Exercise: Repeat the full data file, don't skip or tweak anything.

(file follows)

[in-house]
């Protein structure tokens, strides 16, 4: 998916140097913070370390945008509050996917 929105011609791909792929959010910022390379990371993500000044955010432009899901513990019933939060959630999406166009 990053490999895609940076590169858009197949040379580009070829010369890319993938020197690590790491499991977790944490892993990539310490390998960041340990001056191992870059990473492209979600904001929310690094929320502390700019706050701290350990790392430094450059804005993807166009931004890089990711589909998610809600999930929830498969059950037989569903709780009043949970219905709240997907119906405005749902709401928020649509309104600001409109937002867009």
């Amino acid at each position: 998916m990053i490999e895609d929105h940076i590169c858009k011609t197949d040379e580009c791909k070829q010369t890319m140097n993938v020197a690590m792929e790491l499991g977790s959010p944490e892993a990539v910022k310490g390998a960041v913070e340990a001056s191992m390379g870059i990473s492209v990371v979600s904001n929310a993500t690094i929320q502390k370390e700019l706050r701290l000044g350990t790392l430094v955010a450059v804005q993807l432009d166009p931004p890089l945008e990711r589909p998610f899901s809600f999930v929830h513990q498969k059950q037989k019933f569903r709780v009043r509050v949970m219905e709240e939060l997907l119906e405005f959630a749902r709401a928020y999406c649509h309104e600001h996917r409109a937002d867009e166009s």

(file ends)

[in-house]
């Protein structure tokens, strides 16, 4: 998916140097913070370390945008509050996917 929105011609791909792929959010910022390379990371993500000044955010432009899901513990019933939060959630999406166009 990053490999895609940076590169858009197949040379580009070829010369890319993938020197690590790491499991977790944490892993990539310490390998960041340990001056191992870059990473492209979600904001929310690094929320502390700019706050701290350990790392430094450059804005993807166009931004890089990711589909998610809600999930929830498969059950037989569903709780009043949970219905709240997907119906405005749902709401928020649509309104600001409109937002867009």
């Amino acid at each position: 998916m990053i490999e895609d929105h940076i590169c858009k011609t197949d040379e580009c791909k070829q010369t890319m140097n993938v020197a690590m792929e790491l499991g977790s959010p944490e892993a990539v910022k310490g390998a960041v913070e340990a001056s191992m390379g870059i990473s492209v990371v979600s904001n929310a993500t690094i929320q502390k370390e700019l706050r701290l000044g350990t790392l430094v955010a450059v804005q993807l432009d166009p931004p890089l945008e990711r589909p998610f899901s809600f999930v929830h513990q498969k059950q037989k019933f569903r709780v009043r509050v949970m219905e709240e939060l997907l119906e405005f959630a749902r709401a928020y999406c649509h309104e600001h996917r409109a937002d867009e166009s």